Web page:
Californians afflicted with carpal tunnel syndrome may experience symptoms in their hands such as weakness, numbness/tingling or loss or coordination. According to the Mayo Clinic, several factors can contribute to the development of CTS. For example, women are more likely than men to develop CTS, and the condition often occurs during pregnancy. Other medical conditions, such as thyroid disease, kidney failure, rheumatoid arthritis, neurological conditions or menopause, can also play a part in the development of CTS. People who are obese also face a greater risk.
The carpal tunnel is a structure within the wrist that allows the median nerve, which runs the length of the arm, to pass into the hand. According to WebMD, the median nerve controls the movement of all the fingers, except the pinky, and also controls feeling in the thumb. Swelling of the carpal tunnel can cause it to narrow, which puts pressure on the median nerve. Pressure on the nerve prevents it from functioning properly.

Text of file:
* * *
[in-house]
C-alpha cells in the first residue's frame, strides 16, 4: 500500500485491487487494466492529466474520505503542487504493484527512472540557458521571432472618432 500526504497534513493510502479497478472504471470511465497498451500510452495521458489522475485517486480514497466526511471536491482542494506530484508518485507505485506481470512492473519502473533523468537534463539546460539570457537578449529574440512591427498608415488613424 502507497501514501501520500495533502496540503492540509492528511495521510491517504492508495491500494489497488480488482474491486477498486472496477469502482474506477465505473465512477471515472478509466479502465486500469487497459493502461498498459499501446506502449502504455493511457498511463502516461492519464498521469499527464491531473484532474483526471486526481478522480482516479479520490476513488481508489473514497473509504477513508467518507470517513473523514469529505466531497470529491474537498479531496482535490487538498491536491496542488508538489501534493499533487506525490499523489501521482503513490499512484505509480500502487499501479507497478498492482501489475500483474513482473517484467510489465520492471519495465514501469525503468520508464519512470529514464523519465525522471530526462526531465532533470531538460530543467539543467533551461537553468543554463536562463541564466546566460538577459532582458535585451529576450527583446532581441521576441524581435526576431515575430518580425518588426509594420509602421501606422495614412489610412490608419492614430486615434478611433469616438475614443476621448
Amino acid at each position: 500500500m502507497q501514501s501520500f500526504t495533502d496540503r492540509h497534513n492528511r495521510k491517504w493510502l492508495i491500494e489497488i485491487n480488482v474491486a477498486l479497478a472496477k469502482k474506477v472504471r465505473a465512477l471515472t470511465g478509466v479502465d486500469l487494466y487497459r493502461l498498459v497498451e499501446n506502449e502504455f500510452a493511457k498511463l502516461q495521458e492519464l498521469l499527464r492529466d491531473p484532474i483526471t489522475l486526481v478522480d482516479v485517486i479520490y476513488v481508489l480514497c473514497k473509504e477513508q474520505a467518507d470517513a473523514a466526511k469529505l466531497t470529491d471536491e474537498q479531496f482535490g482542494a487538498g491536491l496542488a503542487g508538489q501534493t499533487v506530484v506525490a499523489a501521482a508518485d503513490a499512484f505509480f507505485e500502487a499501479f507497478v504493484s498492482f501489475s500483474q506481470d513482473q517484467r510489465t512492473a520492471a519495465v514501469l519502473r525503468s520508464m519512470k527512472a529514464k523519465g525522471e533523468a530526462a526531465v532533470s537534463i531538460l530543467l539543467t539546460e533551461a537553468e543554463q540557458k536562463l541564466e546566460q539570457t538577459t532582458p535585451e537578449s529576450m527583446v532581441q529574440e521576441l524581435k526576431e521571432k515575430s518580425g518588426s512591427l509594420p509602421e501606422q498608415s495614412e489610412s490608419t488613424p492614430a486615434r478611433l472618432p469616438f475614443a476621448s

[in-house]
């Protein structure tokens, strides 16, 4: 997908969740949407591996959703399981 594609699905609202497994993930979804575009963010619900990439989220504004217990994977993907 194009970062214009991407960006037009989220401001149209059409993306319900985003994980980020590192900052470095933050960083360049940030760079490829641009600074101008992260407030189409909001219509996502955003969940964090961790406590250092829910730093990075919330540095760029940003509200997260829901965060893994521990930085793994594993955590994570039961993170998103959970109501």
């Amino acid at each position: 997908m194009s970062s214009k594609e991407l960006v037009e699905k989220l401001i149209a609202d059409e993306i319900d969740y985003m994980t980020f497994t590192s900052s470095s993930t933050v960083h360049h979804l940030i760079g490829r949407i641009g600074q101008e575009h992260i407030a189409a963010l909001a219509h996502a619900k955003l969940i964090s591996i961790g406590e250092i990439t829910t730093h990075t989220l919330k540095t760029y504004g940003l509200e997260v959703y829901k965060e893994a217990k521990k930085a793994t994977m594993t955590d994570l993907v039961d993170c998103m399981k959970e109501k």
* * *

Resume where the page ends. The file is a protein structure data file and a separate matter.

Researchers believe that repetitive motion of the wrist and hands can contribute to swelling of the carpal tunnel. Therefore, people who perform jobs that require repetitive wrist motions, such as bakers, assembly line workers, musicians, cashiers or hair stylists, may be at greater risk of developing CTS. Symptoms are more likely to occur at night due to relaxation of the hand while sleeping.
Carpal tunnel syndrome is often treated with conservative measures, such as immobilizing the wrists with a splint or brace at night. Physical therapy is another potential conservative means of treatment. If conservative measures are not effective, an orthopedic surgeon may perform a carpal tunnel release in order to relieve the pressure on the median nerve.
Prolonged pressure on the median nerve can lead to permanent nerve and muscle damage. Therefore, doctors recommend that those experiencing hand and wrist symptoms of numbness or weakness seek medical care as soon as possible.